Munford Hunter earned his wealth in Detroit’s early industrial era as a captain of Great Lakes steamships. In 1894, he had this home designed by Detroit architect, William P. Langley, for his own residence and for his daughter, his son-in-law and his grandchild.
This home is a marvelous example of a Queen Anne townhouse, illustrating the architectural achievements and tastes of that era. This is similar to homes that you find in the historic neighborhoods of New York, Philadelphia or Boston. Note the large basement constructed of massive stones that supports the red brick home. The basement elevates the first floor so much that a stairway is needed, rather than a step or a stoop. The West Hancock front of this residence features an attractive bay window that dominates the front. The original slate roof has been maintained 110 years after it was first placed atop this home.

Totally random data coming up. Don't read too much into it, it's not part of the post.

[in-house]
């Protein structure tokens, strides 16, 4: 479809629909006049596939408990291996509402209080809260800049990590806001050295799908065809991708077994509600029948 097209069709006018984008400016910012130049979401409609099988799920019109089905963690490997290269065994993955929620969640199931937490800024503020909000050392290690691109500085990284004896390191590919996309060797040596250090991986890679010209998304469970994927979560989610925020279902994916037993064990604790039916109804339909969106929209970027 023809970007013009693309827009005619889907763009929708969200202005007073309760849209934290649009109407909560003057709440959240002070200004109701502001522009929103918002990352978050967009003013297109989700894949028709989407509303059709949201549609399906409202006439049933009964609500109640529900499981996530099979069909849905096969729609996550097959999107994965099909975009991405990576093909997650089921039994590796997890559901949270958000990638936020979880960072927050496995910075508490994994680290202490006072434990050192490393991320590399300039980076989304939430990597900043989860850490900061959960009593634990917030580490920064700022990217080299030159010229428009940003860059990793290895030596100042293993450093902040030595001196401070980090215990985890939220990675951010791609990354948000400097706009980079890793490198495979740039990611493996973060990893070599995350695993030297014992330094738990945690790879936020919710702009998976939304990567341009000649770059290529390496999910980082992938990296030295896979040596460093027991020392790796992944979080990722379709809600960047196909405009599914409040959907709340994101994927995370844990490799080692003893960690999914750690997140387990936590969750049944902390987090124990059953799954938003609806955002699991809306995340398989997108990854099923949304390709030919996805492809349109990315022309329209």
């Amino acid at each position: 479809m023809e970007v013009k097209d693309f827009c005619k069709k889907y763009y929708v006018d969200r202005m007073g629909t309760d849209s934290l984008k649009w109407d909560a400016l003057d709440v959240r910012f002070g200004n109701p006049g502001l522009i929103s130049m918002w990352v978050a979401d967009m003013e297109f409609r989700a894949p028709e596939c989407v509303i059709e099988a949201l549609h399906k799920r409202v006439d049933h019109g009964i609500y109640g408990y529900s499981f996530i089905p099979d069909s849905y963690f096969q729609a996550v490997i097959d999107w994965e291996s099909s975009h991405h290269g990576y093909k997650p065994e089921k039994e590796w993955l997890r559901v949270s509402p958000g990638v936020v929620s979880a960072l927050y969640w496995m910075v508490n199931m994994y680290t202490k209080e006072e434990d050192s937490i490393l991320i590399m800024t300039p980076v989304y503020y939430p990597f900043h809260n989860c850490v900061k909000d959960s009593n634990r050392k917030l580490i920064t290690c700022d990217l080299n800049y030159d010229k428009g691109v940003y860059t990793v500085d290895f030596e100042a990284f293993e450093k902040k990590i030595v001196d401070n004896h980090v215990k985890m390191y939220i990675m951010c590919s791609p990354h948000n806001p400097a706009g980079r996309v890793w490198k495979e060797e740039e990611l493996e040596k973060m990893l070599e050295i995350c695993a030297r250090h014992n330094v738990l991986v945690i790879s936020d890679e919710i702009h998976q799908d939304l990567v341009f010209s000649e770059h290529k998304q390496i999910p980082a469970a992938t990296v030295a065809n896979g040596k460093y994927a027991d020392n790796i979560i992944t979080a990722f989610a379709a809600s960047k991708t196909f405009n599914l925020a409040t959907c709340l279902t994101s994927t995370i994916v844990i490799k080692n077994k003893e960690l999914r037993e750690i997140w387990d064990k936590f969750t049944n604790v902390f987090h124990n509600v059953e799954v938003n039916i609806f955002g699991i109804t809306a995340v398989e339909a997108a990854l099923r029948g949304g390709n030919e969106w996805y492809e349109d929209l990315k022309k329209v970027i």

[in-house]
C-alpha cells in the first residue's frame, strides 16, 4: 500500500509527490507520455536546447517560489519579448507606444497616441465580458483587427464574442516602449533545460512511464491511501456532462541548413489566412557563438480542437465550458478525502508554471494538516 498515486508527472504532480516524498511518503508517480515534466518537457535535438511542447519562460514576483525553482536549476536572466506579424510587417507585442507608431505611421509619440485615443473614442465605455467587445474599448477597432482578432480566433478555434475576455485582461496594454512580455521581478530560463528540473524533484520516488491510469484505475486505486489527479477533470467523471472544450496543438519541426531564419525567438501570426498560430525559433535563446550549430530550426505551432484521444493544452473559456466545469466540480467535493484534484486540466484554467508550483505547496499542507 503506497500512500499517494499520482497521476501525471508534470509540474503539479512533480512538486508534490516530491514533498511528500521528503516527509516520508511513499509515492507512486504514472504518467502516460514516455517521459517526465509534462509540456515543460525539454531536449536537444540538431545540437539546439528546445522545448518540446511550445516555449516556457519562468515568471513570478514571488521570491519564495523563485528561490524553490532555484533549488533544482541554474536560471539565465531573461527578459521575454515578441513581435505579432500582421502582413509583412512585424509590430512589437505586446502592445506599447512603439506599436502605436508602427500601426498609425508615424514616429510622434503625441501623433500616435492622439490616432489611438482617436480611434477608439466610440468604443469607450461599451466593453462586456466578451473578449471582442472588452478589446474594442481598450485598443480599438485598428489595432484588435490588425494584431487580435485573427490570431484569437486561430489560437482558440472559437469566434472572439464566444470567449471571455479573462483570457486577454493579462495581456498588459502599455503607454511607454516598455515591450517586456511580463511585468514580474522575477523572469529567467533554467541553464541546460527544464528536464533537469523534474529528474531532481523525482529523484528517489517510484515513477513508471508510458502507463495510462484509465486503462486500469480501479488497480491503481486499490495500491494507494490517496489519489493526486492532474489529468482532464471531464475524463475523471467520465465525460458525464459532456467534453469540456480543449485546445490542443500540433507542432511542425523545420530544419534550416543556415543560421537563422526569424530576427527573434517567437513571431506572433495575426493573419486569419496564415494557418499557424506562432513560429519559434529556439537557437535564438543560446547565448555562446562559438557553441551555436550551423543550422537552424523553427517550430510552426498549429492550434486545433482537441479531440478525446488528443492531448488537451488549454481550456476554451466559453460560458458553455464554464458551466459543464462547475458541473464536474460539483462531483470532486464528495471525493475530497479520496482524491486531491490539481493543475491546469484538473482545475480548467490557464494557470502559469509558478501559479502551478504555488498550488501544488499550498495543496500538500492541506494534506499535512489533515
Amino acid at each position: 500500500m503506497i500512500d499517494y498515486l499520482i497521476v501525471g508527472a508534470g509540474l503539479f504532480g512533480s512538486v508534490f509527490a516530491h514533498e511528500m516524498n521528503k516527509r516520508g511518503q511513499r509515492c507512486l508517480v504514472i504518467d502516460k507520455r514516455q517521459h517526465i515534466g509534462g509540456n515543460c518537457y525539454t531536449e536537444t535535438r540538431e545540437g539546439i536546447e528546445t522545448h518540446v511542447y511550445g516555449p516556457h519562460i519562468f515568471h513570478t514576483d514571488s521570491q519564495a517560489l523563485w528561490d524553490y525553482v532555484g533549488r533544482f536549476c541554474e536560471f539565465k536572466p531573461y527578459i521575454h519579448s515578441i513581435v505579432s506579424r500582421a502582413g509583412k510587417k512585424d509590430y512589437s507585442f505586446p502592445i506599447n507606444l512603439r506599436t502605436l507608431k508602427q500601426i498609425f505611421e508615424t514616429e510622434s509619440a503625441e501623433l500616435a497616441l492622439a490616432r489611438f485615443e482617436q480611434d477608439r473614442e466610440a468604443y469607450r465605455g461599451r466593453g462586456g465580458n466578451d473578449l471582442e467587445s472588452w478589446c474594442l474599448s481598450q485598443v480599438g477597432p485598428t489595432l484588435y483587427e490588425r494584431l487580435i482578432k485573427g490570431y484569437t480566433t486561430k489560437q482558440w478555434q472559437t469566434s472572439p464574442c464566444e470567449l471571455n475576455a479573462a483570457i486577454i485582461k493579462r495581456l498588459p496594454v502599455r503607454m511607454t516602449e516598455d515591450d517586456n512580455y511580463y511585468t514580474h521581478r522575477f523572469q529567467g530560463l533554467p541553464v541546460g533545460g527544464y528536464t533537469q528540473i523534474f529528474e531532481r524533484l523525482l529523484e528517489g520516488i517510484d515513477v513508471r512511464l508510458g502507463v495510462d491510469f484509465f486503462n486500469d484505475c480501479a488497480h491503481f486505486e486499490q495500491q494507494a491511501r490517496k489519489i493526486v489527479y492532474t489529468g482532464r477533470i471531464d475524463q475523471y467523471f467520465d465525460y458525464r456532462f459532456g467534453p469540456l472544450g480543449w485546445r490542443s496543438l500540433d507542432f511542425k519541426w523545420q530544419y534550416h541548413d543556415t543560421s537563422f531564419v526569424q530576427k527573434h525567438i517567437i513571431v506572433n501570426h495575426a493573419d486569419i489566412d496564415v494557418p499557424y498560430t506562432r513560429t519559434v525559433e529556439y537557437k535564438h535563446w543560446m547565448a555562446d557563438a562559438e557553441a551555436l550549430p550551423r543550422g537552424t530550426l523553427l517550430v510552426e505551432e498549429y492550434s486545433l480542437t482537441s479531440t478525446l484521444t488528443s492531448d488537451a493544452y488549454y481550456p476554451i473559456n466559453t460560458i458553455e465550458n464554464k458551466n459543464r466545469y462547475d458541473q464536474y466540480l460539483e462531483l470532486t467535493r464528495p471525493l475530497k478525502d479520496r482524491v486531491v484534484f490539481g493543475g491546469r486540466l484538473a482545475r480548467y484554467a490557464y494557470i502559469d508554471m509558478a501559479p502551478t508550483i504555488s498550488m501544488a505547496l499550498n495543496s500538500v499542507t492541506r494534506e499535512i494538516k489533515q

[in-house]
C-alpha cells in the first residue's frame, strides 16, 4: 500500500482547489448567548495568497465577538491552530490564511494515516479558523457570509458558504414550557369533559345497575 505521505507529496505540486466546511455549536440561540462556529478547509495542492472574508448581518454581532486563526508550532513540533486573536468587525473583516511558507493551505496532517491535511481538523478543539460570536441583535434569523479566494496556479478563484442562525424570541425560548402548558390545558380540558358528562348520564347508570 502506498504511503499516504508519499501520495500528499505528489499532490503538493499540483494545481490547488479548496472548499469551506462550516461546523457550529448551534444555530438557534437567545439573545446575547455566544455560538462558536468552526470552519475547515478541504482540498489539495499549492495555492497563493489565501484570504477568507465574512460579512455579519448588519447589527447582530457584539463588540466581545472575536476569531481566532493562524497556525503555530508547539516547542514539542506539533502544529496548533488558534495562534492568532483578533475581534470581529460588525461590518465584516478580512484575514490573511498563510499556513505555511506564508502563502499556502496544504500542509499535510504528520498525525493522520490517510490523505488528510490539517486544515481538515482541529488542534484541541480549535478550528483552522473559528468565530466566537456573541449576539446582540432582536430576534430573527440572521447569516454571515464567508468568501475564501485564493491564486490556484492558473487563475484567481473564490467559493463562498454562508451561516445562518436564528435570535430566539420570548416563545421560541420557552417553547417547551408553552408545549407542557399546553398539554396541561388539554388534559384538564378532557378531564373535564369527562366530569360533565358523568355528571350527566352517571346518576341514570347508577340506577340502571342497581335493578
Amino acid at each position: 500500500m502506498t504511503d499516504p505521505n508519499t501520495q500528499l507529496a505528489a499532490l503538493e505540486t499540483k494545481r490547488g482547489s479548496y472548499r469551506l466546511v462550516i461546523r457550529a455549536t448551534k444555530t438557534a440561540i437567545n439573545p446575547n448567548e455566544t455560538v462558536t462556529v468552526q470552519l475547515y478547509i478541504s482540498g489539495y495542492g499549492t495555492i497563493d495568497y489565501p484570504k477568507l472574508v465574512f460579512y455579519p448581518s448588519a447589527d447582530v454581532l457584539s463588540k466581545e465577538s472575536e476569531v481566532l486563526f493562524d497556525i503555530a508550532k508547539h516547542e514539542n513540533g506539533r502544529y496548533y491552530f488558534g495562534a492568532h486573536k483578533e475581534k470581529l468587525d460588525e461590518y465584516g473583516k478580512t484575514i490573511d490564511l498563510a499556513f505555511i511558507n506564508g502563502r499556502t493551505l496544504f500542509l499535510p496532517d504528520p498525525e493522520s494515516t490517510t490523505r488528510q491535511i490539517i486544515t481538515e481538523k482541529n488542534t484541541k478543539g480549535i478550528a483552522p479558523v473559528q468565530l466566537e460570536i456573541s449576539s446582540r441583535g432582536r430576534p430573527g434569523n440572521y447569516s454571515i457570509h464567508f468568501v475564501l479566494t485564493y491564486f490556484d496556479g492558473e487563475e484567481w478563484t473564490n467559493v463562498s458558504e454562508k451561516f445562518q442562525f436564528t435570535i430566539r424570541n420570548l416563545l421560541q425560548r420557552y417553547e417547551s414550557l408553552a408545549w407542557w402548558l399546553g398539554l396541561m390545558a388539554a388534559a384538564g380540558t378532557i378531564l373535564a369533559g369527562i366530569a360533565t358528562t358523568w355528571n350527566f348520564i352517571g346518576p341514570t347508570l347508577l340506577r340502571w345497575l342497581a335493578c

Architect: William P. Langley
Architectural Style: Queen Anne townhouse
Date of Construction: 1894
City of Detroit Local Historic Districts: Not listed
State of Michigan Registry of Historic Sites: Not listed
National Registry of Historic Sites: #94000757, Listed:
Use in 2004: Residential
Photo: Ren Farley, April, 2004